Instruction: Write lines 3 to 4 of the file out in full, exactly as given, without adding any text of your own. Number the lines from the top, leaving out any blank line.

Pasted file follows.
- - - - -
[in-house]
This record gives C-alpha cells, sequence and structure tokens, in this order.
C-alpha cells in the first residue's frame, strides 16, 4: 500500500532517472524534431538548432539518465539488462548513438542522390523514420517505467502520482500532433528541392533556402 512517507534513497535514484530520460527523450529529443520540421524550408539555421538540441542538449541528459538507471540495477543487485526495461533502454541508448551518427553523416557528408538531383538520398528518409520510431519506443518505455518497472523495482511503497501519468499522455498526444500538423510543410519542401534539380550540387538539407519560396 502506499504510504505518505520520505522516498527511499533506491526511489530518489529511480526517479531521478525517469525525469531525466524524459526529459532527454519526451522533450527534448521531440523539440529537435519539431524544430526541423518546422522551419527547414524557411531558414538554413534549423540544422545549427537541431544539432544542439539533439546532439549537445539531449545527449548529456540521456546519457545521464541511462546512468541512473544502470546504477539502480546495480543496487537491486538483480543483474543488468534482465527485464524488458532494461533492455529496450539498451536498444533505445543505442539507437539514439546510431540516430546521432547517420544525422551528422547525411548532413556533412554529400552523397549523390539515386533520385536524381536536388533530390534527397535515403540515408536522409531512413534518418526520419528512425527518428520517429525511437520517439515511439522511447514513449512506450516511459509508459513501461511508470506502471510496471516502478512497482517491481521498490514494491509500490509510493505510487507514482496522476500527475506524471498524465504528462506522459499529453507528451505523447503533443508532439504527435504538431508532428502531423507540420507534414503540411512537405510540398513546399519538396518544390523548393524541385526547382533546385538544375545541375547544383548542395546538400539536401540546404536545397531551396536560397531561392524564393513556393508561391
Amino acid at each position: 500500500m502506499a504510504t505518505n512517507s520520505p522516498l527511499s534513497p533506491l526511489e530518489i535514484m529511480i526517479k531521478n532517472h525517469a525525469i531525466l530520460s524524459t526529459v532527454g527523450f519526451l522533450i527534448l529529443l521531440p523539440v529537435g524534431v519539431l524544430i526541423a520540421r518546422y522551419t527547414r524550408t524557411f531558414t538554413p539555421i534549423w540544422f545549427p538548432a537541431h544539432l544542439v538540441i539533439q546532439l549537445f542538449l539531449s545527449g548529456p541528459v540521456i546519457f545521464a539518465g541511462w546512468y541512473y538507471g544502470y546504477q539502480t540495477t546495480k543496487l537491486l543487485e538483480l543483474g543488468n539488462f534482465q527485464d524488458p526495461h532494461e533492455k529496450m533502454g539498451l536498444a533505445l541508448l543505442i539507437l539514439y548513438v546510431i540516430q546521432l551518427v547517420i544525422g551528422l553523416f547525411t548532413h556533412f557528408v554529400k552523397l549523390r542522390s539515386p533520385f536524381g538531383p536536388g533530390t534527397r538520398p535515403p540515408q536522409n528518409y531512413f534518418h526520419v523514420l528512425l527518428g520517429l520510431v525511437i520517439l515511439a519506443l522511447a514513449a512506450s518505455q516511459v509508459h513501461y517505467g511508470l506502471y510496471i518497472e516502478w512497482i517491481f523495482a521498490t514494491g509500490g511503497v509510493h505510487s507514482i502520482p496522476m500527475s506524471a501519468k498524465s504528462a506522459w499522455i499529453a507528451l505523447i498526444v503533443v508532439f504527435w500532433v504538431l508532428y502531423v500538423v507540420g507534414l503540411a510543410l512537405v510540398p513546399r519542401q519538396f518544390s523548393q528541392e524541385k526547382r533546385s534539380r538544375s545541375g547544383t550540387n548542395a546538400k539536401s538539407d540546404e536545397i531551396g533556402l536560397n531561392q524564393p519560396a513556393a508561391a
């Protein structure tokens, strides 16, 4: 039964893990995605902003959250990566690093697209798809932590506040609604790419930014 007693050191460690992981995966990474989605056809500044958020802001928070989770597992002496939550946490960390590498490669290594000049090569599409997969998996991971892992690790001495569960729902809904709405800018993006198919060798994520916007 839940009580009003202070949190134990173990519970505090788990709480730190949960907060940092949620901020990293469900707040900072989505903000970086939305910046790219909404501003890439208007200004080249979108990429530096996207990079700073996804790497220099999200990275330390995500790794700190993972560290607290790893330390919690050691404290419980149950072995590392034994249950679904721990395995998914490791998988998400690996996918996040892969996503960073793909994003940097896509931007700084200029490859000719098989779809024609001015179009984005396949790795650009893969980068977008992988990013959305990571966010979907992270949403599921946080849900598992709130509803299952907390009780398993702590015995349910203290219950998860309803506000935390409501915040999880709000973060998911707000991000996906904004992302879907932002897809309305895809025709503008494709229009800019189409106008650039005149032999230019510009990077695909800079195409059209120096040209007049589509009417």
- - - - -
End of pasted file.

C-alpha cells in the first residue's frame, strides 16, 4: 500500500532517472524534431538548432539518465539488462548513438542522390523514420517505467502520482500532433528541392533556402 512517507534513497535514484530520460527523450529529443520540421524550408539555421538540441542538449541528459538507471540495477543487485526495461533502454541508448551518427553523416557528408538531383538520398528518409520510431519506443518505455518497472523495482511503497501519468499522455498526444500538423510543410519542401534539380550540387538539407519560396 502506499504510504505518505520520505522516498527511499533506491526511489530518489529511480526517479531521478525517469525525469531525466524524459526529459532527454519526451522533450527534448521531440523539440529537435519539431524544430526541423518546422522551419527547414524557411531558414538554413534549423540544422545549427537541431544539432544542439539533439546532439549537445539531449545527449548529456540521456546519457545521464541511462546512468541512473544502470546504477539502480546495480543496487537491486538483480543483474543488468534482465527485464524488458532494461533492455529496450539498451536498444533505445543505442539507437539514439546510431540516430546521432547517420544525422551528422547525411548532413556533412554529400552523397549523390539515386533520385536524381536536388533530390534527397535515403540515408536522409531512413534518418526520419528512425527518428520517429525511437520517439515511439522511447514513449512506450516511459509508459513501461511508470506502471510496471516502478512497482517491481521498490514494491509500490509510493505510487507514482496522476500527475506524471498524465504528462506522459499529453507528451505523447503533443508532439504527435504538431508532428502531423507540420507534414503540411512537405510540398513546399519538396518544390523548393524541385526547382533546385538544375545541375547544383548542395546538400539536401540546404536545397531551396536560397531561392524564393513556393508561391
Amino acid at each position: 500500500m502506499a504510504t505518505n512517507s520520505p522516498l527511499s534513497p533506491l526511489e530518489i535514484m529511480i526517479k531521478n532517472h525517469a525525469i531525466l530520460s524524459t526529459v532527454g527523450f519526451l522533450i527534448l529529443l521531440p523539440v529537435g524534431v519539431l524544430i526541423a520540421r518546422y522551419t527547414r524550408t524557411f531558414t538554413p539555421i534549423w540544422f545549427p538548432a537541431h544539432l544542439v538540441i539533439q546532439l549537445f542538449l539531449s545527449g548529456p541528459v540521456i546519457f545521464a539518465g541511462w546512468y541512473y538507471g544502470y546504477q539502480t540495477t546495480k543496487l537491486l543487485e538483480l543483474g543488468n539488462f534482465q527485464d524488458p526495461h532494461e533492455k529496450m533502454g539498451l536498444a533505445l541508448l543505442i539507437l539514439y548513438v546510431i540516430q546521432l551518427v547517420i544525422g551528422l553523416f547525411t548532413h556533412f557528408v554529400k552523397l549523390r542522390s539515386p533520385f536524381g538531383p536536388g533530390t534527397r538520398p535515403p540515408q536522409n528518409y531512413f534518418h526520419v523514420l528512425l527518428g520517429l520510431v525511437i520517439l515511439a519506443l522511447a514513449a512506450s518505455q516511459v509508459h513501461y517505467g511508470l506502471y510496471i518497472e516502478w512497482i517491481f523495482a521498490t514494491g509500490g511503497v509510493h505510487s507514482i502520482p496522476m500527475s506524471a501519468k498524465s504528462a506522459w499522455i499529453a507528451l505523447i498526444v503533443v508532439f504527435w500532433v504538431l508532428y502531423v500538423v507540420g507534414l503540411a510543410l512537405v510540398p513546399r519542401q519538396f518544390s523548393q528541392e524541385k526547382r533546385s534539380r538544375s545541375g547544383t550540387n548542395a546538400k539536401s538539407d540546404e536545397i531551396g533556402l536560397n531561392q524564393p519560396a513556393a508561391a